Living in a High Frequency World

Today – although for only a brief 90 seconds of pandemonium – we witnessed the perfect storm of highfrequency news dissemination via social media (twitter), mixed with highfrequency algorithmic trading, amid a backdrop of highfrequency mood swings abetted by recent terrorist acts and a market that neither the experts nor the noobs are properly positioned in.

A little after 1pm Eastern, the Associated Press (AP) twitter account was hacked and published a message announcing that two bombs had just exploded at the White House and President Barack Obama had been injured. As this twitter message was quickly retweeted, commented upon, and reacted against, the stock market as measured by the S&P 500 ($SPY) did this…

SPY

Meanwhile, in simultaneous action, the high frequency algo bots who so proudly proclaim their utility to markets in the form of “added liquidity” did this in America’s “deepest most liquid market” the S&P 500 futures contract…

Nanex

courtesy nanex, via @zerohedge

The red oval shows you where liquidity (bids and offers) used to be, gone in a nanosecond.

Bottom line, friends: Retail traders with timeframes shorter than a week have no reasonable shot in this marketplace if you trade any product or manage any position that requires you to leave open stop orders with your broker to protect your capital. Forget about it. You’re toast. Maybe not today, maybe not tomorrow. But the game is stacked against you, and the house edge always wins.

HFT message

As these shenanigans continue to happen and the exchanges quietly count their ever-rising trading fees from HFT firms – while our elected and nominated government officials quietly collect campaign donations to keep the status quo (cash cow) – what can the little guy (you and me) do to limit our chances of getting whipsawed by yet another algo gone wild, fraudulent/mis-reported news item, hacked twitter account, or blatant market structure abuse (it will happen)?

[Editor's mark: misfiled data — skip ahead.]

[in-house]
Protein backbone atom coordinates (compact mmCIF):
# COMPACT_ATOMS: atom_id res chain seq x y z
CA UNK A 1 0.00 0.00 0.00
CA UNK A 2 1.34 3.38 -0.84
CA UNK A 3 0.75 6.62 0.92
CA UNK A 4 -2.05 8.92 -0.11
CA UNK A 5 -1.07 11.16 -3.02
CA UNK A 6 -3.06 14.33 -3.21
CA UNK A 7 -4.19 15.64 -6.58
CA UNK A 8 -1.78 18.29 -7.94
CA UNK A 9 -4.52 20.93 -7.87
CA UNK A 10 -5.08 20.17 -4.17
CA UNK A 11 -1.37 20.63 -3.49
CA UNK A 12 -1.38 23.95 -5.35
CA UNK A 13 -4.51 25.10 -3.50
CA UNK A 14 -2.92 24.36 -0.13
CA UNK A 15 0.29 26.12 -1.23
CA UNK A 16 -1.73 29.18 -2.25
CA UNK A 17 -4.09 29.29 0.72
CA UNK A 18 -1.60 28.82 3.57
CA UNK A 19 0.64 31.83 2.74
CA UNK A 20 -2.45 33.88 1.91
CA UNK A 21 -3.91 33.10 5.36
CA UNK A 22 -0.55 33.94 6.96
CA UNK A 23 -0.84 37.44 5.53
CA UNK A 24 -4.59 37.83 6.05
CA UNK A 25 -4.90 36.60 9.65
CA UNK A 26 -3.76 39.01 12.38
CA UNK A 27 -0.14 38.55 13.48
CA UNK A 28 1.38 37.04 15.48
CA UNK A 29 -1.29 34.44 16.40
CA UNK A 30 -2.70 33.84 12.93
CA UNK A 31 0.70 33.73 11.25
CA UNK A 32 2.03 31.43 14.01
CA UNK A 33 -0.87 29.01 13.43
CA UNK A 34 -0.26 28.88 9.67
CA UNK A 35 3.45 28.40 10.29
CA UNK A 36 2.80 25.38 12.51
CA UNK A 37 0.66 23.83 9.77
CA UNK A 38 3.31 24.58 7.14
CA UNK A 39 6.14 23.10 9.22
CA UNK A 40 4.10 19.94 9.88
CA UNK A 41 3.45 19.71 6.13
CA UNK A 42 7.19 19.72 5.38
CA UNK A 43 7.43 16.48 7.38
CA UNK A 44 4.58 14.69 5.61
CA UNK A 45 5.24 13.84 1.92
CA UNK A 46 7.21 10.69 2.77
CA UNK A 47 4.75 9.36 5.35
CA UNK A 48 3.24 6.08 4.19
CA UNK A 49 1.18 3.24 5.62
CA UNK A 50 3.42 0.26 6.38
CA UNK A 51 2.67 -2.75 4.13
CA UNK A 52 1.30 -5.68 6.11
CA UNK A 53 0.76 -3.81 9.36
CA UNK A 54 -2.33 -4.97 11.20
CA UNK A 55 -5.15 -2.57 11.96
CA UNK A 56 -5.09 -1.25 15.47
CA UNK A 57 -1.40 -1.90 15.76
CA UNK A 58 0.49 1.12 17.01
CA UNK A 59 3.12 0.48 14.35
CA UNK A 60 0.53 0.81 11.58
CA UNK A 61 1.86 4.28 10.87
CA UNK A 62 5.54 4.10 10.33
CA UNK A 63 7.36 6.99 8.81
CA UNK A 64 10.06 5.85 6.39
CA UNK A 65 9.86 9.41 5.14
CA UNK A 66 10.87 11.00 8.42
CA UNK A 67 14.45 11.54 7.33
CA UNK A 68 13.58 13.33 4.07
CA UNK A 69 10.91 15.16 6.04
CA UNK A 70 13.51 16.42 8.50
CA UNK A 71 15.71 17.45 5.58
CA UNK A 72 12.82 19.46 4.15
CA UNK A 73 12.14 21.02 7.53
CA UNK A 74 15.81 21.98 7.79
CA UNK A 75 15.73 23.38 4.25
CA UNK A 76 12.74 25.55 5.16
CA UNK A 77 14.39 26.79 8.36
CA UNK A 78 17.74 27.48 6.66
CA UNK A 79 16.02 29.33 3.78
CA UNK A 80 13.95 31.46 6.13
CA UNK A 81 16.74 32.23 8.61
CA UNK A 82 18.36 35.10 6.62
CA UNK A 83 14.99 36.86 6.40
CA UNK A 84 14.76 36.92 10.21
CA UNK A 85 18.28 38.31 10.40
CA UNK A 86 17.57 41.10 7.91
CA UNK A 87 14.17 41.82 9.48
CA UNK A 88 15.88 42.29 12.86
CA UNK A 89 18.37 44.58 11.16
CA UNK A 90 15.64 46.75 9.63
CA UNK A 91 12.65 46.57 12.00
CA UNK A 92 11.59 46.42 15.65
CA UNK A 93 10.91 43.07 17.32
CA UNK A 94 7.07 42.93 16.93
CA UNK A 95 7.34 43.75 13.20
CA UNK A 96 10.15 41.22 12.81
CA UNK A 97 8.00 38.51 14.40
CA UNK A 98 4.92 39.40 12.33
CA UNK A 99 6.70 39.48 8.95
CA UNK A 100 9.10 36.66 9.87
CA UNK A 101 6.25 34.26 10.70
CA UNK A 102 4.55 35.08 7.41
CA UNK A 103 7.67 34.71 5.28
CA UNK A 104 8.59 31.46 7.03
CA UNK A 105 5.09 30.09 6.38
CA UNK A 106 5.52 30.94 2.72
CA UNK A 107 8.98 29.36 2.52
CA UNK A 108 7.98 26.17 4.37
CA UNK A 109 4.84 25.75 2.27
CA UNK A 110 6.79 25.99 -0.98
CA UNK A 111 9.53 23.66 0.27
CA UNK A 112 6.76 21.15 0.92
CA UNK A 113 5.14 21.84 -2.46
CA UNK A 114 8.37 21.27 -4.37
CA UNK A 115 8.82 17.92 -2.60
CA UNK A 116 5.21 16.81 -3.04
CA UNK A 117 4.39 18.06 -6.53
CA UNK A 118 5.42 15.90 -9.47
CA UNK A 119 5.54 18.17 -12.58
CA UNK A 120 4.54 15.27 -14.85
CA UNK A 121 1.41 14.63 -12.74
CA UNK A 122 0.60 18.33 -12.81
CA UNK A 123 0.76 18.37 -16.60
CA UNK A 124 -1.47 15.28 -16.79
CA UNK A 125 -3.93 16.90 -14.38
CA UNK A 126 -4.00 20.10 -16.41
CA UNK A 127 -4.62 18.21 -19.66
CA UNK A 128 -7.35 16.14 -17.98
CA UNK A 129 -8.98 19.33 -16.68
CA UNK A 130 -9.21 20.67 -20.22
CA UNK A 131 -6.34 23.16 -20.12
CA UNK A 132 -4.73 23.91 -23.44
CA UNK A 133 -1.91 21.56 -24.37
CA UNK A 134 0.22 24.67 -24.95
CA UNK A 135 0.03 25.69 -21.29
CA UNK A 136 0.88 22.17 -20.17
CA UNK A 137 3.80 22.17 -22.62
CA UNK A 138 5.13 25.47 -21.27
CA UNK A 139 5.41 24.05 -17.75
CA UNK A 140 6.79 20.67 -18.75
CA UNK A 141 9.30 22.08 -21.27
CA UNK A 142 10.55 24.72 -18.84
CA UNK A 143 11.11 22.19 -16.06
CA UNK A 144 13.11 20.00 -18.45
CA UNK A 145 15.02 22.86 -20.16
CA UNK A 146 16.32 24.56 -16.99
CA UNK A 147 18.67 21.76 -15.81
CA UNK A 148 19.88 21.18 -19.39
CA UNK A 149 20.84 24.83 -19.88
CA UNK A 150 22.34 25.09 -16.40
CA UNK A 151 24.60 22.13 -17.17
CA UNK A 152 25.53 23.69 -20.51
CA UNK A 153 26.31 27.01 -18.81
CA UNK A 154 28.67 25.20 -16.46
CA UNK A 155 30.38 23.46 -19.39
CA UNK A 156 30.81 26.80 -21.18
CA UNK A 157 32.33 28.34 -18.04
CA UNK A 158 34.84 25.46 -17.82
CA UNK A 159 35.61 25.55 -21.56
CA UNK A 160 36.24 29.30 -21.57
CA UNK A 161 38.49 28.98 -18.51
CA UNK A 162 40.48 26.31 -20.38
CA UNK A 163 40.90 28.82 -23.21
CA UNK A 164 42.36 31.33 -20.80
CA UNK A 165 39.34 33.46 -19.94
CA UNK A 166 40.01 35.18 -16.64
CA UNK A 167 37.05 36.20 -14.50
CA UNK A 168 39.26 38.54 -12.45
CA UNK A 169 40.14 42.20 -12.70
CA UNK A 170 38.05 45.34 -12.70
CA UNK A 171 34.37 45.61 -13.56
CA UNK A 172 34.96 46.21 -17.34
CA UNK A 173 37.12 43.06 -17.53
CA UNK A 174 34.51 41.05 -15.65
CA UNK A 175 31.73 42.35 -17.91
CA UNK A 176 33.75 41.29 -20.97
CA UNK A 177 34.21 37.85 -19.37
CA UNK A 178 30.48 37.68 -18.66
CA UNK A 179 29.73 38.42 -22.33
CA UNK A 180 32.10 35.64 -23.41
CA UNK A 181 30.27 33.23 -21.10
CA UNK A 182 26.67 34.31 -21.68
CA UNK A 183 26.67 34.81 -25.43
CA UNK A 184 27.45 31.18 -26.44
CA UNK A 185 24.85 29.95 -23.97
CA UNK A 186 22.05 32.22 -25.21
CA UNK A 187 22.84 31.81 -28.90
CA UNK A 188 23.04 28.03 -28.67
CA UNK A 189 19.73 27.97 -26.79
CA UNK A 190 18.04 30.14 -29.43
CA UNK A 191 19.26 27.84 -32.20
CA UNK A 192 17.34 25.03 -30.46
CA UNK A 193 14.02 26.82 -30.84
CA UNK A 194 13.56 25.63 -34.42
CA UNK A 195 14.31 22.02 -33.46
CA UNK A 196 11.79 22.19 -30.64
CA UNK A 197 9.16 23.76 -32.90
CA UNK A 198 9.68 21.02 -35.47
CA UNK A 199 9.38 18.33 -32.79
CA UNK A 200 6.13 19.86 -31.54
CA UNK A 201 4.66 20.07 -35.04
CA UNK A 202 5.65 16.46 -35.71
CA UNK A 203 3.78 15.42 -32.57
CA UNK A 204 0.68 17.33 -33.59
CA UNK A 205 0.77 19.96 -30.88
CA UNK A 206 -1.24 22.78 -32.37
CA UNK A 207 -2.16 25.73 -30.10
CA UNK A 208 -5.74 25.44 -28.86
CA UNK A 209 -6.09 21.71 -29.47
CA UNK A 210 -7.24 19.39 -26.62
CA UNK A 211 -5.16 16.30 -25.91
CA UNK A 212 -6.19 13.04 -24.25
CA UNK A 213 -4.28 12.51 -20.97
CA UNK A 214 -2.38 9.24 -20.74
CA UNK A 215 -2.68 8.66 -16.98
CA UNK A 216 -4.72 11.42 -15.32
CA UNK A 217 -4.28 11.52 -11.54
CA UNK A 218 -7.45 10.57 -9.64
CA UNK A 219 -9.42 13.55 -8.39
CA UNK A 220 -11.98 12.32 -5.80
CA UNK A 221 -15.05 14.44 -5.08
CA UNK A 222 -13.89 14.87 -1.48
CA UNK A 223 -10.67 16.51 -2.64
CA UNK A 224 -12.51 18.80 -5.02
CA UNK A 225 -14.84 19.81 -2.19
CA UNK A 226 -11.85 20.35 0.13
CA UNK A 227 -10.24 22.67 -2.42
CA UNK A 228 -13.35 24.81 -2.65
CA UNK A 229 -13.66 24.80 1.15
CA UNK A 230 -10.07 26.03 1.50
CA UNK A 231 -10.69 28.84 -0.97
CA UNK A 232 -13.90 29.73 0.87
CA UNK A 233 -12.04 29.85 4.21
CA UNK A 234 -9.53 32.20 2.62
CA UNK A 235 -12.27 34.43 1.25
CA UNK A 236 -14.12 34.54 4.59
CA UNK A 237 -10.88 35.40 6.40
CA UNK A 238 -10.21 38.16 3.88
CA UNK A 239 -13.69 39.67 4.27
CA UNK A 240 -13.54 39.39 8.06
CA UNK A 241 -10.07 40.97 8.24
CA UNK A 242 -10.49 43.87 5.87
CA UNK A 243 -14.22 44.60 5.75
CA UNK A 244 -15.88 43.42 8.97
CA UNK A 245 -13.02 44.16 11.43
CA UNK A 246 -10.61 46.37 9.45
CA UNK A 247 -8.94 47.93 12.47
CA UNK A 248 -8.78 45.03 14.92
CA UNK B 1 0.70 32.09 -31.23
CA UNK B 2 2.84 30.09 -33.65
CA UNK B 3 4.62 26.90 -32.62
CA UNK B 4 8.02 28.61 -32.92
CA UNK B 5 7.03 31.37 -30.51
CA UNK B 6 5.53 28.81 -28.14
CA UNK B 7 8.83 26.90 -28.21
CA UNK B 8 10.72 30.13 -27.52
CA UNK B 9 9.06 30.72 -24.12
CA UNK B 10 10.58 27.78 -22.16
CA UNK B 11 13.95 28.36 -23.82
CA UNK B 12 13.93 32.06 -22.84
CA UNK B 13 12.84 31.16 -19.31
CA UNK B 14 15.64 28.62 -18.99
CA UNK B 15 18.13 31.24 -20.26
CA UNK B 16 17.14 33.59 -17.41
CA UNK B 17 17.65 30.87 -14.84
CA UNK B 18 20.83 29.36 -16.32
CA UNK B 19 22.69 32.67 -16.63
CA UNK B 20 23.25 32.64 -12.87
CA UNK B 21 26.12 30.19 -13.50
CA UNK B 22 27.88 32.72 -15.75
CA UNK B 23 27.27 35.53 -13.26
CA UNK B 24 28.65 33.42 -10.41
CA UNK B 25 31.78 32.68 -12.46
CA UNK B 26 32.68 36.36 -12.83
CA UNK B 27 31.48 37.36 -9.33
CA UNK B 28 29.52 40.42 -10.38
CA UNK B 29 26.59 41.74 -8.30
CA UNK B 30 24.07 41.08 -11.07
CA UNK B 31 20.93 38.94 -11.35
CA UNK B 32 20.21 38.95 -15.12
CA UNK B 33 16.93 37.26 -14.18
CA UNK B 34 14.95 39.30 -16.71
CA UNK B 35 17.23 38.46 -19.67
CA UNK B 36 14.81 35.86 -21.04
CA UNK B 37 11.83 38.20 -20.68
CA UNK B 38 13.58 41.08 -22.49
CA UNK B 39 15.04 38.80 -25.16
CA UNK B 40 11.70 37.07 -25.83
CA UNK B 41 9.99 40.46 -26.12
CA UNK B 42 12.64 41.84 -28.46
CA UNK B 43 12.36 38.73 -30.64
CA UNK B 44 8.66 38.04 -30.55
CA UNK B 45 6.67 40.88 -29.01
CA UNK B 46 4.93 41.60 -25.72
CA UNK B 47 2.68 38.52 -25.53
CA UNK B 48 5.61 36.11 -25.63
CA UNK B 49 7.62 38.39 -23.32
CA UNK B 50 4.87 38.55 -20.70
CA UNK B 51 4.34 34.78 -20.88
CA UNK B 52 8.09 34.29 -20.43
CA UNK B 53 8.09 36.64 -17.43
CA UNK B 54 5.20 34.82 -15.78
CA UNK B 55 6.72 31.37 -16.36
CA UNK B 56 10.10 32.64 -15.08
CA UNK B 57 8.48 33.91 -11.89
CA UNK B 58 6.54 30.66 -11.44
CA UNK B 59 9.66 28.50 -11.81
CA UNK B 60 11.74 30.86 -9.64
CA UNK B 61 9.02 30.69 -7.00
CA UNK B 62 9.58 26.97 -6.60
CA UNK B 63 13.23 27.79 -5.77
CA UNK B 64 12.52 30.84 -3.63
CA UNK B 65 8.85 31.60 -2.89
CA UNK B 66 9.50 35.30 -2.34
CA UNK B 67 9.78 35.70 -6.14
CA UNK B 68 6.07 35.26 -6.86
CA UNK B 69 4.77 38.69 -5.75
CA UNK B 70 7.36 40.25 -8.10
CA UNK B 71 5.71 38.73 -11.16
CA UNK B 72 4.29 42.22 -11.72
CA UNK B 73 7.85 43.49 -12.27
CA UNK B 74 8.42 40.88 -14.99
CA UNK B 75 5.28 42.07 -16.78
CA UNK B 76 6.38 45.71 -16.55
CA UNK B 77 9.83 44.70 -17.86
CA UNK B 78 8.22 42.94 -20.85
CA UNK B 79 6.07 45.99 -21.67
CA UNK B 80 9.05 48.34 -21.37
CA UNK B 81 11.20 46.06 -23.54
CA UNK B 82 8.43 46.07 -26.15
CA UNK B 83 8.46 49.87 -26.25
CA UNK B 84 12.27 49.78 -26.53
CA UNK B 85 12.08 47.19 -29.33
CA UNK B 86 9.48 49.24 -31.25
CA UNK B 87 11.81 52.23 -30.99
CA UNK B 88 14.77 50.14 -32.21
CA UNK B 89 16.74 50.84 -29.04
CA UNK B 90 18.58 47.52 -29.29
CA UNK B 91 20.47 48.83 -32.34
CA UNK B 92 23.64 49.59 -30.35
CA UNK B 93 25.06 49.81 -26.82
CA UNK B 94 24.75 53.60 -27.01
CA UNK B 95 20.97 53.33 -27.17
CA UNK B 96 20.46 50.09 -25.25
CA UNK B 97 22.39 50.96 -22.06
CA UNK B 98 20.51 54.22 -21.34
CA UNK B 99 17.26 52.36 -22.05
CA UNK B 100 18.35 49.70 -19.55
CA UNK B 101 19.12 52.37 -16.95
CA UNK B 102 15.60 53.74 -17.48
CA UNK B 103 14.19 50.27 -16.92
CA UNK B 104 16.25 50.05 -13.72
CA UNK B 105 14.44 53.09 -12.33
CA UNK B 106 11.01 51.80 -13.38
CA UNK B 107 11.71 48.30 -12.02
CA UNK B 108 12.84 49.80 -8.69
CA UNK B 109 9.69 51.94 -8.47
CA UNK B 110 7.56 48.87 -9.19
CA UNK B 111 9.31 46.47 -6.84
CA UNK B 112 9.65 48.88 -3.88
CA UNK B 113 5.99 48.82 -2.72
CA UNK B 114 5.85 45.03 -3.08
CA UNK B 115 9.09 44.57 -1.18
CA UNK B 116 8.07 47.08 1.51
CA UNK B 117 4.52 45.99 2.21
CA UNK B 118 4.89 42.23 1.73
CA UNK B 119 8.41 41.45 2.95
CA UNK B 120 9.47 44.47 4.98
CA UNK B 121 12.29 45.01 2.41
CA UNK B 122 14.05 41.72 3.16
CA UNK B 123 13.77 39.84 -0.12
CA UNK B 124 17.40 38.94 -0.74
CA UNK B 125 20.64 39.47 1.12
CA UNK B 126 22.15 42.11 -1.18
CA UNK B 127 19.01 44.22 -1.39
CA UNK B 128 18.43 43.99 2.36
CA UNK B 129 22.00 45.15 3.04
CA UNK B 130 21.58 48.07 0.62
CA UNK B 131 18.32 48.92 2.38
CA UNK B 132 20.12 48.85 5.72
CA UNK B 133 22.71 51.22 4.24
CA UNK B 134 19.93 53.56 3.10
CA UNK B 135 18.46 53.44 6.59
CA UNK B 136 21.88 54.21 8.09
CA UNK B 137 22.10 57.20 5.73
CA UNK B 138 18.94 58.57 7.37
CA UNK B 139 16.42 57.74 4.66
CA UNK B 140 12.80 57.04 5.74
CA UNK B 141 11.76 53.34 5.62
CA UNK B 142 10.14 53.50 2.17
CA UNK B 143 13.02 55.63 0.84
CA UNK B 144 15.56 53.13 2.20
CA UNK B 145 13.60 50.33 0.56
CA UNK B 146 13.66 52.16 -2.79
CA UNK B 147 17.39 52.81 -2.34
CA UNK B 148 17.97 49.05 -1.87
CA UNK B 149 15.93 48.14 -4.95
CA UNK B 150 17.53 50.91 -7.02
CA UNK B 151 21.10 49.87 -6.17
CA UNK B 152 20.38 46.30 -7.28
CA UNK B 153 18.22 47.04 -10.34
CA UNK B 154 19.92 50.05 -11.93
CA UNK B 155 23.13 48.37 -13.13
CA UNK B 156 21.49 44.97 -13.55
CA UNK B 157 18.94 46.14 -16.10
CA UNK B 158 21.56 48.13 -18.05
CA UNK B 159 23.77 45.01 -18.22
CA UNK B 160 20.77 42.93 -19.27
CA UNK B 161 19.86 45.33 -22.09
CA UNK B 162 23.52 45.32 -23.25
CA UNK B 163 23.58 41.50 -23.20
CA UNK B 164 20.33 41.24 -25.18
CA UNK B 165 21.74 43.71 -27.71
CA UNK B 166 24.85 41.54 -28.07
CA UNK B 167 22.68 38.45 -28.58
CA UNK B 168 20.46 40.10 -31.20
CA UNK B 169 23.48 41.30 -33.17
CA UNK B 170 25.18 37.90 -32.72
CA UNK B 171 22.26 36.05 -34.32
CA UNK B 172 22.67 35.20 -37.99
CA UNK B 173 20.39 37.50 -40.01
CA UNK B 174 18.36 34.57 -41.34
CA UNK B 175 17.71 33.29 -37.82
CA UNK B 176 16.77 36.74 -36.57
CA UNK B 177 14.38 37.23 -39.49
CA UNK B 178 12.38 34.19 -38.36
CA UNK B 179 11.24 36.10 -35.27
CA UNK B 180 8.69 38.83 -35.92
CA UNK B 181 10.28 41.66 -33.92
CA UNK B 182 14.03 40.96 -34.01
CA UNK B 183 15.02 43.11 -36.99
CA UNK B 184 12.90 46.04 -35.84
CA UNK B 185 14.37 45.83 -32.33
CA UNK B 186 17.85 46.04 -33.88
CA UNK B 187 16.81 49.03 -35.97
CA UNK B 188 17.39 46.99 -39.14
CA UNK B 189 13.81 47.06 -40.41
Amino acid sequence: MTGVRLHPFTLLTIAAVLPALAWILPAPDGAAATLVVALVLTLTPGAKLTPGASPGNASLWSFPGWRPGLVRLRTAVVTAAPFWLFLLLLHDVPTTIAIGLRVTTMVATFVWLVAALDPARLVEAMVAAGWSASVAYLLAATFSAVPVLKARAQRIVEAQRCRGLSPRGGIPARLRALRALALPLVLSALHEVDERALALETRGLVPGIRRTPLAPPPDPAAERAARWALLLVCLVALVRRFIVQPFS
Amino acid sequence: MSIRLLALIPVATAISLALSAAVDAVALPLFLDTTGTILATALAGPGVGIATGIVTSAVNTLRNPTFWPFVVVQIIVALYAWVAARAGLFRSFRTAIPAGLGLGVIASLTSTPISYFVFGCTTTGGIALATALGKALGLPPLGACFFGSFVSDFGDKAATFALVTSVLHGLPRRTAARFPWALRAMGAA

Well, I don’t have the complete answer, but my hunch has me leaning exclusively towards options.

With options, a trader or investor can structure a trade that properly expresses his opinion of market direction, yet do so with explicitly defined risk. The simplest strategy is to simply purchase options. You can be long call options in stock XYZ which trades at $75.00. If you size your position properly (meaning, the max risk to your portfolio is well within reasonable limits), then XYZ can flash crash all the way down to $00.01, but it won’t matter to you in the least. You will have only lost what you planned to risk, nothing more. Trade simply didn’t work out… on to the next one. Or, perhaps you’ve deemed that if XYZ trades below $74.00, then your reason for being in the trade is invalidated? Well, what if XYZ was hit with one of those mini-flashes that now seem to happen every day (see Google just yesterday!) and it traded down to $71 only to quickly (before you can bat an eyelid) return right back to its previously trending price around $75? If you were holding stock, your stop-loss would’ve been triggered and you’d be out (at your price in the event of a stop-limit order, or worse – at the very bottom of the fake move in the case of a stop-market order). Meanwhile, the lonely option trader in the same position holding long XYZ calls just sits back on his hands and watches the drama unfold. Unfazed and unharmed, and still in his valid position.

Is this the perfect solution? No. It comes with costs in the form of premium. Consider that your insurance. Can’t afford insurance? In today’s marketplace, an independent retail Trader simply cannot afford not to have insurance.

/end rant

If you don’t consider yourself well-versed in the field of options, please view these trusted sources for all kinds of free options education. The time is now:

CBOE Learning Center

The Options Industry Council 

The information in this blog post represents my own opinions and does not contain a recommendation for any particular security or investment. I or my affiliates may hold positions or other interests in securities mentioned in the Blog, please see my Disclaimer page for my full disclaimer.

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